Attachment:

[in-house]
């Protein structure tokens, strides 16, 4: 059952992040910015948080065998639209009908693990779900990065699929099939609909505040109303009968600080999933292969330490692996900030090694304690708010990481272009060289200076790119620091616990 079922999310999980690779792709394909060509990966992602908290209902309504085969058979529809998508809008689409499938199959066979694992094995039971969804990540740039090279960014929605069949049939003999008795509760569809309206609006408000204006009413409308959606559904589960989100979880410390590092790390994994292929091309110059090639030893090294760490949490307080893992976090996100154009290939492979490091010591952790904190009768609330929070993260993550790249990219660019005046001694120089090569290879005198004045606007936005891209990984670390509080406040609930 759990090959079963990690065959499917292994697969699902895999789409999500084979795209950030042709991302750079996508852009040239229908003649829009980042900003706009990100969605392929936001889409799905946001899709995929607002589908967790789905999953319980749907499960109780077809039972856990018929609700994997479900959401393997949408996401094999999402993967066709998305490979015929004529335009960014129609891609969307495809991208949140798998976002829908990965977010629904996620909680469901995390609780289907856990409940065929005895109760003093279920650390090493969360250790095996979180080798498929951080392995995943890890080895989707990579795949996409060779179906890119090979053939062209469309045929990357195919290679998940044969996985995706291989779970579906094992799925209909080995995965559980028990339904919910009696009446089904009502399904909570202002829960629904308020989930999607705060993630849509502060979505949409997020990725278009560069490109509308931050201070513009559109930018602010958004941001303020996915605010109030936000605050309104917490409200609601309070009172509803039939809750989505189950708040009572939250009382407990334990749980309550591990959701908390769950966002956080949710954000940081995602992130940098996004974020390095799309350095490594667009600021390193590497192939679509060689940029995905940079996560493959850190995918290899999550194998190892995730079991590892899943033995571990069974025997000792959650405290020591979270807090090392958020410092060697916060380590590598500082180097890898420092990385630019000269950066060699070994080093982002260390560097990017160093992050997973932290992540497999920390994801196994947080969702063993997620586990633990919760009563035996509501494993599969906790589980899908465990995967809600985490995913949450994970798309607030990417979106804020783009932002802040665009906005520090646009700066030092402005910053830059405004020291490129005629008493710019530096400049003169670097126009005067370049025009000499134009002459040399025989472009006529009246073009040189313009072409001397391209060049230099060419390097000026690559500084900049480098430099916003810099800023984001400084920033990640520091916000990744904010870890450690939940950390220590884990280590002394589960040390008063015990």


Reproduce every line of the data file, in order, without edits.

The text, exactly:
[in-house]
């Protein structure tokens, strides 16, 4: 059952992040910015948080065998639209009908693990779900990065699929099939609909505040109303009968600080999933292969330490692996900030090694304690708010990481272009060289200076790119620091616990 079922999310999980690779792709394909060509990966992602908290209902309504085969058979529809998508809008689409499938199959066979694992094995039971969804990540740039090279960014929605069949049939003999008795509760569809309206609006408000204006009413409308959606559904589960989100979880410390590092790390994994292929091309110059090639030893090294760490949490307080893992976090996100154009290939492979490091010591952790904190009768609330929070993260993550790249990219660019005046001694120089090569290879005198004045606007936005891209990984670390509080406040609930 759990090959079963990690065959499917292994697969699902895999789409999500084979795209950030042709991302750079996508852009040239229908003649829009980042900003706009990100969605392929936001889409799905946001899709995929607002589908967790789905999953319980749907499960109780077809039972856990018929609700994997479900959401393997949408996401094999999402993967066709998305490979015929004529335009960014129609891609969307495809991208949140798998976002829908990965977010629904996620909680469901995390609780289907856990409940065929005895109760003093279920650390090493969360250790095996979180080798498929951080392995995943890890080895989707990579795949996409060779179906890119090979053939062209469309045929990357195919290679998940044969996985995706291989779970579906094992799925209909080995995965559980028990339904919910009696009446089904009502399904909570202002829960629904308020989930999607705060993630849509502060979505949409997020990725278009560069490109509308931050201070513009559109930018602010958004941001303020996915605010109030936000605050309104917490409200609601309070009172509803039939809750989505189950708040009572939250009382407990334990749980309550591990959701908390769950966002956080949710954000940081995602992130940098996004974020390095799309350095490594667009600021390193590497192939679509060689940029995905940079996560493959850190995918290899999550194998190892995730079991590892899943033995571990069974025997000792959650405290020591979270807090090392958020410092060697916060380590590598500082180097890898420092990385630019000269950066060699070994080093982002260390560097990017160093992050997973932290992540497999920390994801196994947080969702063993997620586990633990919760009563035996509501494993599969906790589980899908465990995967809600985490995913949450994970798309607030990417979106804020783009932002802040665009906005520090646009700066030092402005910053830059405004020291490129005629008493710019530096400049003169670097126009005067370049025009000499134009002459040399025989472009006529009246073009040189313009072409001397391209060049230099060419390097000026690559500084900049480098430099916003810099800023984001400084920033990640520091916000990744904010870890450690939940950390220590884990280590002394589960040390008063015990």